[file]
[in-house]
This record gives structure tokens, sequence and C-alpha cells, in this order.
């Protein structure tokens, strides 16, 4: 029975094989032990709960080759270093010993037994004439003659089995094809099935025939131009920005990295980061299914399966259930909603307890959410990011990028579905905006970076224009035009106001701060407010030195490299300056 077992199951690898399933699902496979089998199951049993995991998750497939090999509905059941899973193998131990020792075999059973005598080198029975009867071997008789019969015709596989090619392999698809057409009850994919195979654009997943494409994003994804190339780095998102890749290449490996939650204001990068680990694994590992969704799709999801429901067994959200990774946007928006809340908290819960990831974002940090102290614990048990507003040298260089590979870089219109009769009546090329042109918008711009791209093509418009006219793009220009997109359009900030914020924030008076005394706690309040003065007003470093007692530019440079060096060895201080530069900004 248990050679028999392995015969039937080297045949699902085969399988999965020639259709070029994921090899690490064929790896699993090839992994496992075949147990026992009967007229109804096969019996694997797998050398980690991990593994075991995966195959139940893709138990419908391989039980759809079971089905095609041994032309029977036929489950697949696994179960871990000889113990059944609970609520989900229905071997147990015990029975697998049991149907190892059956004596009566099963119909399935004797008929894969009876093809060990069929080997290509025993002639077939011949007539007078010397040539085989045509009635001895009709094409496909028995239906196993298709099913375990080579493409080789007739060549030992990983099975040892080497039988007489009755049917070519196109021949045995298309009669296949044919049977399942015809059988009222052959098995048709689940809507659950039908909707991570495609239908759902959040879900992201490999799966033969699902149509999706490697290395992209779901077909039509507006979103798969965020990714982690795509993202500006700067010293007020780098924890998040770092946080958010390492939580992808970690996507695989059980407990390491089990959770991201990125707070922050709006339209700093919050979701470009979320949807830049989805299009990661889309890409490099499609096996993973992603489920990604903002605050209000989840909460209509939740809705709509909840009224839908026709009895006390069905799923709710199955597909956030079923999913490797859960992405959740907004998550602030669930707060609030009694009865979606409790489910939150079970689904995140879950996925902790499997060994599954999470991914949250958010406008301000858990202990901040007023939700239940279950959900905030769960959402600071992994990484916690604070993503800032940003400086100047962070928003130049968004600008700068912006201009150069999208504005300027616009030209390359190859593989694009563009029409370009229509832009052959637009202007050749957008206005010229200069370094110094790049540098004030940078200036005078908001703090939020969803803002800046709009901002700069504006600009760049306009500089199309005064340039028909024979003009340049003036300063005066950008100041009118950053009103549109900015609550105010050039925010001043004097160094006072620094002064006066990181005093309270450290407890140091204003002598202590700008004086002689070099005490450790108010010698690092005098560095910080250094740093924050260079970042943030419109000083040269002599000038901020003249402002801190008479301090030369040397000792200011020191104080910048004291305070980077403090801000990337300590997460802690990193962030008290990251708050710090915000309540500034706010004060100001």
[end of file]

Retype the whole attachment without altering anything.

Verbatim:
[in-house]
This record gives structure tokens, sequence and C-alpha cells, in this order.
């Protein structure tokens, strides 16, 4: 029975094989032990709960080759270093010993037994004439003659089995094809099935025939131009920005990295980061299914399966259930909603307890959410990011990028579905905006970076224009035009106001701060407010030195490299300056 077992199951690898399933699902496979089998199951049993995991998750497939090999509905059941899973193998131990020792075999059973005598080198029975009867071997008789019969015709596989090619392999698809057409009850994919195979654009997943494409994003994804190339780095998102890749290449490996939650204001990068680990694994590992969704799709999801429901067994959200990774946007928006809340908290819960990831974002940090102290614990048990507003040298260089590979870089219109009769009546090329042109918008711009791209093509418009006219793009220009997109359009900030914020924030008076005394706690309040003065007003470093007692530019440079060096060895201080530069900004 248990050679028999392995015969039937080297045949699902085969399988999965020639259709070029994921090899690490064929790896699993090839992994496992075949147990026992009967007229109804096969019996694997797998050398980690991990593994075991995966195959139940893709138990419908391989039980759809079971089905095609041994032309029977036929489950697949696994179960871990000889113990059944609970609520989900229905071997147990015990029975697998049991149907190892059956004596009566099963119909399935004797008929894969009876093809060990069929080997290509025993002639077939011949007539007078010397040539085989045509009635001895009709094409496909028995239906196993298709099913375990080579493409080789007739060549030992990983099975040892080497039988007489009755049917070519196109021949045995298309009669296949044919049977399942015809059988009222052959098995048709689940809507659950039908909707991570495609239908759902959040879900992201490999799966033969699902149509999706490697290395992209779901077909039509507006979103798969965020990714982690795509993202500006700067010293007020780098924890998040770092946080958010390492939580992808970690996507695989059980407990390491089990959770991201990125707070922050709006339209700093919050979701470009979320949807830049989805299009990661889309890409490099499609096996993973992603489920990604903002605050209000989840909460209509939740809705709509909840009224839908026709009895006390069905799923709710199955597909956030079923999913490797859960992405959740907004998550602030669930707060609030009694009865979606409790489910939150079970689904995140879950996925902790499997060994599954999470991914949250958010406008301000858990202990901040007023939700239940279950959900905030769960959402600071992994990484916690604070993503800032940003400086100047962070928003130049968004600008700068912006201009150069999208504005300027616009030209390359190859593989694009563009029409370009229509832009052959637009202007050749957008206005010229200069370094110094790049540098004030940078200036005078908001703090939020969803803002800046709009901002700069504006600009760049306009500089199309005064340039028909024979003009340049003036300063005066950008100041009118950053009103549109900015609550105010050039925010001043004097160094006072620094002064006066990181005093309270450290407890140091204003002598202590700008004086002689070099005490450790108010010698690092005098560095910080250094740093924050260079970042943030419109000083040269002599000038901020003249402002801190008479301090030369040397000792200011020191104080910048004291305070980077403090801000990337300590997460802690990193962030008290990251708050710090915000309540500034706010004060100001």